The middle class exerts a stablizing influence on society. But in China, people in the middle-income category are far from playing the role that the middle class does in developed countries. Why? Because economic status alone does not make the middle class, says Yu Jianrong, a sociologist with the Chinese Academy of Social Sciences (CASS).
The middle class is considered an important part of society because its ratio to a country's population decides the economy's vitality and the availability of good jobs. It acts as a buffer between the rich and the poor, too, without which social conflicts would intensify.
Three decades of China's reform and opening up have resulted in a booming economy and brought about great changes in society. Though indices such as the average annual income suggest medium-income people's earnings have not risen sharply, Yu says there's no denying that the number of such people has been growing year after year.
Yet, he says, it's hard and even controversial to cite a concrete number for medium-income earners in China. No wonder, the CASS report in February that said 23 percent of the country's population could be classified as middle class sparked a heated debate.
Normally, people in company management, financial consultancy or government service are considered medium-income earners. Judging by this, Yu says, China's medium-income group hasn't established itself as the middle class. Many of the medium-income earners think they belong to the middle class just because of the money they earn. But they are found wanting when it comes to social responsibility, upholding social equity and promoting democratic development. Some of them even lack professionalism and morality.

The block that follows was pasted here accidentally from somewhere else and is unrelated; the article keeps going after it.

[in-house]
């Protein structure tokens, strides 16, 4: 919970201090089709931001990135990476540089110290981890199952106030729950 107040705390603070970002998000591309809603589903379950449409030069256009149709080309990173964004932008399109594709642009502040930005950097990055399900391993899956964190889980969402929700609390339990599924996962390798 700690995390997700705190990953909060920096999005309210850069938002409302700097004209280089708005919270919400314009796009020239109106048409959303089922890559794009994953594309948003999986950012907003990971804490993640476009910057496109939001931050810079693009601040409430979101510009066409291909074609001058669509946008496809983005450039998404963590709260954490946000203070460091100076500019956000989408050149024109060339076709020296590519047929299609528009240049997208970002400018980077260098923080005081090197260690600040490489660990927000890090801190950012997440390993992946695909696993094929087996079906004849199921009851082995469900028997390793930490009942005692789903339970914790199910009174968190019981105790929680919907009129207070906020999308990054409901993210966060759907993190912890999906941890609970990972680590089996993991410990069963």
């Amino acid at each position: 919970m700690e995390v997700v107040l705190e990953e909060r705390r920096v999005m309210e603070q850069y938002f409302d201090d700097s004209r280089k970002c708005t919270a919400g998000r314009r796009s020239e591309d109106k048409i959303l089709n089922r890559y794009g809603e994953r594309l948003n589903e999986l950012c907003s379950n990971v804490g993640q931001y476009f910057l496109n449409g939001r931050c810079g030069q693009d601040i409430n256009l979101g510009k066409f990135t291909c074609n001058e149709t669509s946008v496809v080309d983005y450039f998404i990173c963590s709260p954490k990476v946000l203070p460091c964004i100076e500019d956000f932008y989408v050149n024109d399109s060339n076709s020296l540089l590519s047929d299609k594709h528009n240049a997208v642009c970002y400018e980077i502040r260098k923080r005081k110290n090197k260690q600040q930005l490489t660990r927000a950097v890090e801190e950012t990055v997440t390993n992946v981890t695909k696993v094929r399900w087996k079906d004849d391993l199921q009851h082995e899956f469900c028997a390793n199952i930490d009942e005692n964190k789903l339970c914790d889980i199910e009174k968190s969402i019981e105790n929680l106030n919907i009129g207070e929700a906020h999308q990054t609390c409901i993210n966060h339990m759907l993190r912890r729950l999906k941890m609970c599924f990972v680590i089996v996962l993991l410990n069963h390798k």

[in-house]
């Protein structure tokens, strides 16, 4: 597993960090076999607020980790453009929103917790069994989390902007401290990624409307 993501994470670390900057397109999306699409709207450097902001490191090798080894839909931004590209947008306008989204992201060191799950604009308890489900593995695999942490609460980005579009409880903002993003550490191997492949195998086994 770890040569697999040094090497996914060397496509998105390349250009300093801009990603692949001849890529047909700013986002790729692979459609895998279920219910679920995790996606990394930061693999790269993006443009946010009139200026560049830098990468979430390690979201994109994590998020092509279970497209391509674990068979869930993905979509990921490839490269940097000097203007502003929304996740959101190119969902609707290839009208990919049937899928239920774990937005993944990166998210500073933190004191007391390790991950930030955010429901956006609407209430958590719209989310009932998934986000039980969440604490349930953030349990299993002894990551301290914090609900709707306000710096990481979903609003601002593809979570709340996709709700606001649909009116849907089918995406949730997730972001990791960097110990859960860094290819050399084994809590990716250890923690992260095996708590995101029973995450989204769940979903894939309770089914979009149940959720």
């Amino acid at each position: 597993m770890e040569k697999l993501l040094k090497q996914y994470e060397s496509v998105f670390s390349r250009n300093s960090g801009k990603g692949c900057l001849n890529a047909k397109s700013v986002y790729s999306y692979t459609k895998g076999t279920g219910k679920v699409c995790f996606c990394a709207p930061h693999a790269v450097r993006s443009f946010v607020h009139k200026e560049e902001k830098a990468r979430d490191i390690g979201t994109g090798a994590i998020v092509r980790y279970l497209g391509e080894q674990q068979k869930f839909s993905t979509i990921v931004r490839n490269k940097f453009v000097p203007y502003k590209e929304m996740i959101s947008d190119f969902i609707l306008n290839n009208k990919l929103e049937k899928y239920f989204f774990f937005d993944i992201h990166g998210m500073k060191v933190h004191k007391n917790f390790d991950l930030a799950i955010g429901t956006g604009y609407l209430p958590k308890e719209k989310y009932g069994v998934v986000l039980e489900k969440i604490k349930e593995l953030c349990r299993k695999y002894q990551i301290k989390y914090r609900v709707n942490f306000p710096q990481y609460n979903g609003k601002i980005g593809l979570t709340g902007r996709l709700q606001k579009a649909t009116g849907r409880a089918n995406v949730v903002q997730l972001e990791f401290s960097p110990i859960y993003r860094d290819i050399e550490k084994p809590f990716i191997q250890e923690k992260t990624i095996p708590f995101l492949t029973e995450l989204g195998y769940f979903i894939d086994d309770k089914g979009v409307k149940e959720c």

That's why the country's medium-income earners have failed to serve as a strong buffer between the rich and the poor. That the privileged people use the majority of the resources and enjoy exclusive say in policymaking is one reason for that failure. But again, that can be blamed on the relatively slow pace of political reform compared to the fast economic development, Yu says. It's time to expedite the pace of political reform so that the middle class can be organized to play its expected role, resources can be distributed more equally among all social strata and society can become more stable and sustainable.
Since the middle class, he says, is economically and mentally more stable than the poor and the rich it plays a significant role in maintaining social order. But that's not the case in China because of the relatively small number of medium-income and their limited influence. And Yu doubts that they would become more socially responsible even if their number increases.
Moreover, the narrow social buffer that China's middle class provides tends to favor the rich, rather than being a balancing factor between the haves and have-nots. If the middle class continues to shirk its responsibility of playing a balancing role in society, it would intensify the rich-poor contradictions instead of alleviating them. And since it can never be part of the upper class in terms of wealth or mentality, the middle class would face the threat of being marginalized.